The straps are very wide & comfortable, though thicker padding on the ankle would be nice tradeoff for the slightly extra weight. The SF45 is light enough, there's hardly any metal to it as it's mostly hard plastic & fiberglass. The only way to make it lighter (and more expensive) would be trade some of the fiberglass for carbon. I like that I can really crank down and tighten the SF45 to squeeze as much response as I can out of the board, but it'll literally stop me at point of discomfort. You can fight it and crank down even more, but it just gets painful. Props to Flux on the buckle design.
I personally like the the toe strap and adjustable angle very much. I do wear it in front of the boot versus over the toes. It's nonpadded flexible open shape conforms to my boot very well and really helps shove and hold my boot tightly against the back of the base & highback for more response, but I can see how over the toe it wouldn't be so great. It's just a small part with a buckle, you'd think Flux could easily make an over the toe padded strap available as an after purchase option.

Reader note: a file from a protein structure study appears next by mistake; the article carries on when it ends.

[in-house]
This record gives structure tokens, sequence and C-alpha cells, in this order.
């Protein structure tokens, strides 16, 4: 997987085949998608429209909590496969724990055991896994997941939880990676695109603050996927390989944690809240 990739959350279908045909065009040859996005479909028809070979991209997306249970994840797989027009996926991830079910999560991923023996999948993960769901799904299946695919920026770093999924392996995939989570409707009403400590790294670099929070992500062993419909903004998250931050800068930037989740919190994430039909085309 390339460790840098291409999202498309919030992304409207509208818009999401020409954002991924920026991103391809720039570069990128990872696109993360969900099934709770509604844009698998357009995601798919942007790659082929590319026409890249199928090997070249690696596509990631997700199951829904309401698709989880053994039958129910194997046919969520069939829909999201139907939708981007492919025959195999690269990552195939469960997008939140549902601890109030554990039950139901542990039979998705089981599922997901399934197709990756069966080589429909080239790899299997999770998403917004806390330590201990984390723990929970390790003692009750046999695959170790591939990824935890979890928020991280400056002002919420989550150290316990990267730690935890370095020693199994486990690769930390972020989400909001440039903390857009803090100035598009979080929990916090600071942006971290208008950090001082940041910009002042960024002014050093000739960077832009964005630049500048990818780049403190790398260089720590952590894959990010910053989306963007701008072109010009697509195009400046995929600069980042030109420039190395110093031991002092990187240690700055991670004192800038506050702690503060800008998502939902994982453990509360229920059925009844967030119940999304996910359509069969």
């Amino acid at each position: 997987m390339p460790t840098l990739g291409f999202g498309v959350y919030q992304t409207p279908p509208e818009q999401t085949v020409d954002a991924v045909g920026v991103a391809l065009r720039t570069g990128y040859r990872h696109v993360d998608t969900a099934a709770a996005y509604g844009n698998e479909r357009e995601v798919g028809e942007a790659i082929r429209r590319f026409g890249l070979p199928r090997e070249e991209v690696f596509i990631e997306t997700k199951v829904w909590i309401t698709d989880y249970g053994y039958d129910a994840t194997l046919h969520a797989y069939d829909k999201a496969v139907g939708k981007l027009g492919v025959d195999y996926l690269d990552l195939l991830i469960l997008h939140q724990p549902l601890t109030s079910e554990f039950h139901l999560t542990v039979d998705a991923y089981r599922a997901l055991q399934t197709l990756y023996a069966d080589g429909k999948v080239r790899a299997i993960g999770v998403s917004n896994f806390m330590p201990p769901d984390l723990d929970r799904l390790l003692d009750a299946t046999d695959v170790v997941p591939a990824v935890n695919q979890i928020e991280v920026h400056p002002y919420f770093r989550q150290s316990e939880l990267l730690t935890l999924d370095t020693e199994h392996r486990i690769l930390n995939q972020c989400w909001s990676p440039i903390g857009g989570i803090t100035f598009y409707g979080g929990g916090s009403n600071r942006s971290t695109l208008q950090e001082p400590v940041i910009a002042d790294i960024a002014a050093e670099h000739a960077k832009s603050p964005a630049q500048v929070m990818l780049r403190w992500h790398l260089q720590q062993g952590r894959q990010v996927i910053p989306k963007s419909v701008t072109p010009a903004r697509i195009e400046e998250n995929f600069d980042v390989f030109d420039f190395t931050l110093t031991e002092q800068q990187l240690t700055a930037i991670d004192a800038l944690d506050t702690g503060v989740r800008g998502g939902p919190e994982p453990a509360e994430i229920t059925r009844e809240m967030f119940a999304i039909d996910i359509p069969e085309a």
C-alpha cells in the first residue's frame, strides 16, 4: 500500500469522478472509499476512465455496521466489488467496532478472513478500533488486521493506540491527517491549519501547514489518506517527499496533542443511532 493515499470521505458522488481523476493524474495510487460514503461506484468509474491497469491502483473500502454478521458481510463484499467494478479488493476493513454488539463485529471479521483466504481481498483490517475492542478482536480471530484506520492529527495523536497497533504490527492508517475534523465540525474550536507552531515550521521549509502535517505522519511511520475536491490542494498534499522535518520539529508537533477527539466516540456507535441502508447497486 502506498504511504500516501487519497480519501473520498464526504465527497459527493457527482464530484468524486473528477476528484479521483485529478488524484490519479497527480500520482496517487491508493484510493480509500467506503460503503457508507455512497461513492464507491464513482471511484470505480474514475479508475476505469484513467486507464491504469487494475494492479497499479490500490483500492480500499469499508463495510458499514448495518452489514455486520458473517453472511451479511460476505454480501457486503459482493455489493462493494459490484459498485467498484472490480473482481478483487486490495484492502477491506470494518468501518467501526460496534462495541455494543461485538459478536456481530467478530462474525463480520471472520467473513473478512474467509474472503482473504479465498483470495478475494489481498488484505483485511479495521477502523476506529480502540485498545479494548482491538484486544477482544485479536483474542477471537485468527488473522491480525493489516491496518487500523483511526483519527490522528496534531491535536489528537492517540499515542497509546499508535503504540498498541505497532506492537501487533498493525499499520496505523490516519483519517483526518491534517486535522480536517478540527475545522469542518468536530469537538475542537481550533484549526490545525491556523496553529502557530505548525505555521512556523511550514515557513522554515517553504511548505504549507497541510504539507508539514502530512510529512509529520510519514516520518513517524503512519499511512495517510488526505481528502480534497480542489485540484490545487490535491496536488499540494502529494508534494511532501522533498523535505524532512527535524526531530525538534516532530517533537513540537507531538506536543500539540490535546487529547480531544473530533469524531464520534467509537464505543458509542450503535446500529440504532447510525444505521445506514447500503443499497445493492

All said if your beyond beginner, and looking for a stiff responsive binding that'll slay the mountain this will do. It has given me the control I was looking for and taken me from intermediate to advanced. Thanks again James & The Good Ride, I couldn't be happier.